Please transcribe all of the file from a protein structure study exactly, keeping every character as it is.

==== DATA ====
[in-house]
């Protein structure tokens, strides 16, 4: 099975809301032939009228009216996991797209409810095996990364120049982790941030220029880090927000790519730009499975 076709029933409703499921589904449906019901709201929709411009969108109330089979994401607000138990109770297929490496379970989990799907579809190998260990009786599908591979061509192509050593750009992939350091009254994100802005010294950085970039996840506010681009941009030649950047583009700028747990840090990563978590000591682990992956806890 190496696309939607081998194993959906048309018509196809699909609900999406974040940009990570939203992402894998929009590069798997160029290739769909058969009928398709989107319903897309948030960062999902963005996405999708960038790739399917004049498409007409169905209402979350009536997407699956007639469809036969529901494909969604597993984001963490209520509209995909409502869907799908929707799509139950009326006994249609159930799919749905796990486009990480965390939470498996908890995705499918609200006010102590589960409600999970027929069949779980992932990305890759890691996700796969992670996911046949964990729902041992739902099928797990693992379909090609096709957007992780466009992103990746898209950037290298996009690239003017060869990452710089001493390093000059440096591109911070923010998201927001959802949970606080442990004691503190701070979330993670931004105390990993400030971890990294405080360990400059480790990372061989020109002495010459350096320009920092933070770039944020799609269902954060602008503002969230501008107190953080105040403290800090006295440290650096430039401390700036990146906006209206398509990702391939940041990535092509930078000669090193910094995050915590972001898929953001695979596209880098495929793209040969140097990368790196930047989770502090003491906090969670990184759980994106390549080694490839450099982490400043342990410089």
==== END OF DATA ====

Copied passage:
[in-house]
């Protein structure tokens, strides 16, 4: 099975809301032939009228009216996991797209409810095996990364120049982790941030220029880090927000790519730009499975 076709029933409703499921589904449906019901709201929709411009969108109330089979994401607000138990109770297929490496379970989990799907579809190998260990009786599908591979061509192509050593750009992939350091009254994100802005010294950085970039996840506010681009941009030649950047583009700028747990840090990563978590000591682990992956806890 190496696309939607081998194993959906048309018509196809699909609900999406974040940009990570939203992402894998929009590069798997160029290739769909058969009928398709989107319903897309948030960062999902963005996405999708960038790739399917004049498409007409169905209402979350009536997407699956007639469809036969529901494909969604597993984001963490209520509209995909409502869907799908929707799509139950009326006994249609159930799919749905796990486009990480965390939470498996908890995705499918609200006010102590589960409600999970027929069949779980992932990305890759890691996700796969992670996911046949964990729902041992739902099928797990693992379909090609096709957007992780466009992103990746898209950037290298996009690239003017060869990452710089001493390093000059440096591109911070923010998201927001959802949970606080442990004691503190701070979330993670931004105390990993400030971890990294405080360990400059480790990372061989020109002495010459350096320009920092933070770039944020799609269902954060602008503002969230501008107190953080105040403290800090006295440290650096430039401390700036990146906006209206398509990702391939940041990535092509930078000669090193910094995050915590972001898929953001695979596209880098495929793209040969140097990368790196930047989770502090003491906090969670990184759980994106390549080694490839450099982490400043342990410089």